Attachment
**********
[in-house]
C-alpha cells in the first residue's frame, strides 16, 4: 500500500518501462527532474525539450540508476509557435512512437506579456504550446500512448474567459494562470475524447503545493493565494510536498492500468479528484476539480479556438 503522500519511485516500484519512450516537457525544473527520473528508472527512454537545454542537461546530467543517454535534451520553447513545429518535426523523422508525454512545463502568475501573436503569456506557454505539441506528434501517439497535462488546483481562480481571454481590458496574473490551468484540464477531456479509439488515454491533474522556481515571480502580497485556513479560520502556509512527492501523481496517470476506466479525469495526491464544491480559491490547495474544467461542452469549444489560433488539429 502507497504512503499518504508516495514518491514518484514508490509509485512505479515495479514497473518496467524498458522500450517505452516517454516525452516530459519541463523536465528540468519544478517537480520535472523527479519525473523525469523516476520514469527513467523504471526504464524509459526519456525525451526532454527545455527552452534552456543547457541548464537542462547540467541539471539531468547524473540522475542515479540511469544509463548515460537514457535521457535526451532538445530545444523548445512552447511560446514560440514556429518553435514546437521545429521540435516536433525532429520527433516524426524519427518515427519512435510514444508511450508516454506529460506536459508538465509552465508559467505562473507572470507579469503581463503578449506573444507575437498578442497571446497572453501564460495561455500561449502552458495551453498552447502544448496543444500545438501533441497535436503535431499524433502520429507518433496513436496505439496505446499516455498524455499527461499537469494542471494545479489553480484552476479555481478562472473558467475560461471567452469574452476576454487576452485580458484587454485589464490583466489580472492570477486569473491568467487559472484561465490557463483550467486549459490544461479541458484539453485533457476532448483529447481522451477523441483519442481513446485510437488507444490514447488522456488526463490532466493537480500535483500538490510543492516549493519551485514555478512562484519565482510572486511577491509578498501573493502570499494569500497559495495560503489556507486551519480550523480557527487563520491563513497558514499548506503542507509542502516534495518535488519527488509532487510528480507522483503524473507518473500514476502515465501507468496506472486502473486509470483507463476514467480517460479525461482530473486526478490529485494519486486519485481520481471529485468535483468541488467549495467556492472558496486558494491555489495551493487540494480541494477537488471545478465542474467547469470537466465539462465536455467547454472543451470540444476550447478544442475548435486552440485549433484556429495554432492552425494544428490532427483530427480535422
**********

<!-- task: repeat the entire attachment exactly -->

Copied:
[in-house]
C-alpha cells in the first residue's frame, strides 16, 4: 500500500518501462527532474525539450540508476509557435512512437506579456504550446500512448474567459494562470475524447503545493493565494510536498492500468479528484476539480479556438 503522500519511485516500484519512450516537457525544473527520473528508472527512454537545454542537461546530467543517454535534451520553447513545429518535426523523422508525454512545463502568475501573436503569456506557454505539441506528434501517439497535462488546483481562480481571454481590458496574473490551468484540464477531456479509439488515454491533474522556481515571480502580497485556513479560520502556509512527492501523481496517470476506466479525469495526491464544491480559491490547495474544467461542452469549444489560433488539429 502507497504512503499518504508516495514518491514518484514508490509509485512505479515495479514497473518496467524498458522500450517505452516517454516525452516530459519541463523536465528540468519544478517537480520535472523527479519525473523525469523516476520514469527513467523504471526504464524509459526519456525525451526532454527545455527552452534552456543547457541548464537542462547540467541539471539531468547524473540522475542515479540511469544509463548515460537514457535521457535526451532538445530545444523548445512552447511560446514560440514556429518553435514546437521545429521540435516536433525532429520527433516524426524519427518515427519512435510514444508511450508516454506529460506536459508538465509552465508559467505562473507572470507579469503581463503578449506573444507575437498578442497571446497572453501564460495561455500561449502552458495551453498552447502544448496543444500545438501533441497535436503535431499524433502520429507518433496513436496505439496505446499516455498524455499527461499537469494542471494545479489553480484552476479555481478562472473558467475560461471567452469574452476576454487576452485580458484587454485589464490583466489580472492570477486569473491568467487559472484561465490557463483550467486549459490544461479541458484539453485533457476532448483529447481522451477523441483519442481513446485510437488507444490514447488522456488526463490532466493537480500535483500538490510543492516549493519551485514555478512562484519565482510572486511577491509578498501573493502570499494569500497559495495560503489556507486551519480550523480557527487563520491563513497558514499548506503542507509542502516534495518535488519527488509532487510528480507522483503524473507518473500514476502515465501507468496506472486502473486509470483507463476514467480517460479525461482530473486526478490529485494519486486519485481520481471529485468535483468541488467549495467556492472558496486558494491555489495551493487540494480541494477537488471545478465542474467547469470537466465539462465536455467547454472543451470540444476550447478544442475548435486552440485549433484556429495554432492552425494544428490532427483530427480535422